Getting to Know… WebPageTest


The performance of a website has never been more important. Times are tough, competition never rests, and so forth.

If your website doesn’t load fast, or doesn’t feel “stable” to your users, or your users can’t interact with your website fast, you are in trouble.

But finding out whether your site has these problems is not always easy. Your site might load just fine on your device using your Internet connection, but all of your users do not have your device and Internet connection.

So you need to test your site using varying connection speeds, from varying locations (perhaps from varying locations around the world).

And once you’ve done our testing, you need to be able to investigate the findings, determine if you have problems, what might be causing those problems, and then test again after you think you might have fixed the problem.

This is where WebPageTest comes in.


WebPageTest (WPT) is an online tool for measuring the performance of a webpage.

The site lets you submit a URL, pick from numerous configuration options, and test the site’s performance “in real browsers, devices, and locations around the world”.
The WebPageTest blog contains numerous posts to guide users through the site, but it can also be a bit overwhelming…

To help you more easily conduct tests related to your website(s), I have created a series of walk-through articles.

So, let’s get to know WebPageTest!

Getting Started

The WebPageTest blog contains numerous posts to guide users through the site, but it can also be a bit overwhelming…

To help you conduct a basic performance test, we have created the walk-through below:

Create a test

Even a basic test for any ELC site requires some configuration.

Below we describe the configuration options available and the process for setting those configuration options for a basic ELC site test.

  1. Go to:
  2. If you have an account, make sure you are logged in; if not, create one.
  3. Choose Test Type and enter URL:

    1. WPT offers multiple types of tests, but we want the Site Performance option, so choose that from the dropdown
    2. Then paste the URL of the page you wish to test.
  4. Choose Test Location and Browser:
    While WPT does offer a Simple Configuration, we actually need the Advanced Configuration, so click that option.
    Once the Advanced Configuration panel opens, complete the options as follows:

    1. Choose a location that is appropriate for the site you are testing. In this example, the site is NA, so I am choosing a location in the US. If I were testing a site in Japan, I might choose Tokyo.
    2. Choose a browser. If the site is a mobile site, our standard is to choose iPhone X. If the site is a desktop site, our standard is to choose Chrome.
    3. Note that in some cases your test might end up in a queue. If you need that specific location, you can go ahead and start your test, but it will have to wait for the other tests to finish before it can start. If you have other location options available (such as NA, which also has Salt Lake City, California, Toronto), you could try picking another location to see if one is less busy.
  5. There are multiple tabs below the above section, so let’s walk through each…
  6. Test Settings tab:

    1. Connection: For mobile, choose LTE (12 Mbps, 70ms RTT); for desktop, choose Cable (5/1 Mbps, 28ms RTT).
    2. Desktop Browser Dimensions: Leave as-is.
    3. Number of Tests to Run: Typically 1 is fine; if you are testing caching or similar, you might choose something higher.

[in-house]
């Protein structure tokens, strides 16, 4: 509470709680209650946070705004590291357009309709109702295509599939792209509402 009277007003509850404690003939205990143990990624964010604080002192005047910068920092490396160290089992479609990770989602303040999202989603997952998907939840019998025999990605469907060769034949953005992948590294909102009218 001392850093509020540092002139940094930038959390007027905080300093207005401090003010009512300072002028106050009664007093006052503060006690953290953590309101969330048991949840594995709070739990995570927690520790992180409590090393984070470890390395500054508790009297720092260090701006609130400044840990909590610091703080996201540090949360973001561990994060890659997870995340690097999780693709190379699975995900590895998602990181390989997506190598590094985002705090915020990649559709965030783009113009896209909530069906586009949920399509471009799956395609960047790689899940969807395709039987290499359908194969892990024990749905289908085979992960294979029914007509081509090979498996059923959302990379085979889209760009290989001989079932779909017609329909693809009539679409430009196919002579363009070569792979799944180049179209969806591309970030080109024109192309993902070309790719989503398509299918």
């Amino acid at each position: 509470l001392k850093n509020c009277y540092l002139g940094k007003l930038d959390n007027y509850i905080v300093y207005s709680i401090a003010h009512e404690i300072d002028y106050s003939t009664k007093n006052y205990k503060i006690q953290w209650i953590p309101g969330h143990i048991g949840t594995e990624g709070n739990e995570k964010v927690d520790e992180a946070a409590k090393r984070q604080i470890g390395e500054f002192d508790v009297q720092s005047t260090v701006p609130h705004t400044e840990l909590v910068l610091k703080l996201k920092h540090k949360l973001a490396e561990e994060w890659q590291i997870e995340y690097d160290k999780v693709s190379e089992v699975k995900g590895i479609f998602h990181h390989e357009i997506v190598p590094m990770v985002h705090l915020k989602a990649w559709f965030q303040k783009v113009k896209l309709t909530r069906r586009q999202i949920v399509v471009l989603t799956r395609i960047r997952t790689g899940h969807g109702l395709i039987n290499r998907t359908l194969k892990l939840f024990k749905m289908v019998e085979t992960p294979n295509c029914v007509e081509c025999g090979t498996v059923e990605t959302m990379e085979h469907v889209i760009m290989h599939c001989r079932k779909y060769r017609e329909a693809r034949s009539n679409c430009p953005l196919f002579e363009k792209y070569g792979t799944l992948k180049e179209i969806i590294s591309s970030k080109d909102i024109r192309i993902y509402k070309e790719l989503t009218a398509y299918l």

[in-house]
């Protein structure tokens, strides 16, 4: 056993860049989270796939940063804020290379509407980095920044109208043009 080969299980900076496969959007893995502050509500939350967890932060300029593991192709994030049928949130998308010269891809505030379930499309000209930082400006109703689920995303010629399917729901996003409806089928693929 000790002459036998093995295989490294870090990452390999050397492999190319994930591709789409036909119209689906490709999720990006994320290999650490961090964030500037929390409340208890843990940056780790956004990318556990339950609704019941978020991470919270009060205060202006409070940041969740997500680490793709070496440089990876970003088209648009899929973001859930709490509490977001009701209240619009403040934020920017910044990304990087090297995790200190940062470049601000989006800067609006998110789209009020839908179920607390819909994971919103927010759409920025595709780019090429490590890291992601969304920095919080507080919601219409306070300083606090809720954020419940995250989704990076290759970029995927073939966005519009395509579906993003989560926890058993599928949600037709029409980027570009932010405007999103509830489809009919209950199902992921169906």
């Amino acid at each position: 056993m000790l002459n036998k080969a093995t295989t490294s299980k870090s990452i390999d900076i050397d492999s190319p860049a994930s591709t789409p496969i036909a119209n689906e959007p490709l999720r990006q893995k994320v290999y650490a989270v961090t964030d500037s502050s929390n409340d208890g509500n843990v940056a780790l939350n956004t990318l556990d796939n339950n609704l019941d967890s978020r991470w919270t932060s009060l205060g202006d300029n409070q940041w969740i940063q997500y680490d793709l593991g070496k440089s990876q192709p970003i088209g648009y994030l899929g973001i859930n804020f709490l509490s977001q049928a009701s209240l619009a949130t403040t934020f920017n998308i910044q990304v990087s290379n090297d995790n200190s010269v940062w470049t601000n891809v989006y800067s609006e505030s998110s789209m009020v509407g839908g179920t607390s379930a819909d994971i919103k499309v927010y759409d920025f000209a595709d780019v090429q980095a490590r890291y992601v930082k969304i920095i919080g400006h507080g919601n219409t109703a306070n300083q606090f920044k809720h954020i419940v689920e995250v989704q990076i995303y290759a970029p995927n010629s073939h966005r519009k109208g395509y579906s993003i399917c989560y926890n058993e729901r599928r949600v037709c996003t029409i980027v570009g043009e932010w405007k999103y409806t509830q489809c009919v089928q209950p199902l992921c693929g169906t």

4. Repeat View: Typically First View Only is fine; if you are testing caching or similar, you might choose First View and Repeat View.
    5. Capture Video: Always check this option.
    6. Label: Labels help you recognize historical tests. We recommend something that represents Brand Location Page Device, like EL NA Home Mobile. Your situation may vary, so do what makes sense to you, but having a consistent pattern will make historical searches easier.
  7. Advanced tab:
    This tab has a lot to offer, but I will highlight just a few:

    1. Should a site have an invalid SSL, this checkbox allows you to ignore that issue.
    2. Saving the response body not only captures the exact HTML delivered to the browser, but is also key to an incredible Opportunity, to be discussed later.
    3. The description for this option explains itself nicely. :-)
  8. Chromium tab:
    This tab has a lot to offer, but these are the only options that are critical for a basic test:

    1. Capture Lighthouse Report: Always check this option.
    2. Emulate Mobile Browser: If you are testing a mobile page, check this option; if desktop, uncheck it. (Note that you cannot remove the device from the dropdown, but unchecking this option will ignore it.)
    3. Capture Dev Tools Filmstrip: You may or may not find this useful in your testing, but it could be useful if you find a problem that requires an engineer’s eyes, so we recommend leaving it checked.
  9. Script tab:
    This tab is not used often, but it allows you to perform tasks before or after a page loads, such as adding cookies. The page offers a link to their documentation at the bottom of the page if you need to do anything here.
  10. Block tab:
    This tab is not used often, but it allows you to block asset requests based on URL substrings or domain names.
  11. SPOF tab:
    This tab is not used often, but it allows you to simulate a Single Point of Failure, based on domain names.
  12. Custom tab:
    This tab is not used often, but it allows you to add custom performance metrics. The page offers a link to their documentation at the bottom of the page if you need to do anything here.
  13. Start the test:

    1. Once you have the test configured, scroll toward the top and click the big yellow Start Test button.
  14. Once a test has started, the page will refresh and show a message similar to this:
  15. This page will update silently, telling you when the test has started…
  16. And eventually your test results will appear. See the next section for interpreting the test results.

Read a test

Once your test results are ready, the same page will silently refresh to show your results.

The results of the test above can be seen here, in case you want to “play along at home”:

Now, let’s walk through those results!
(There are a lot of options in these results, so we will only cover some of the basics.)

  1. The top of the page displays the top-level test details:
    All of this information should seem familiar, based on the section above, but note the More dropdown, which lists even more of the test details, such as the Script tab, etc.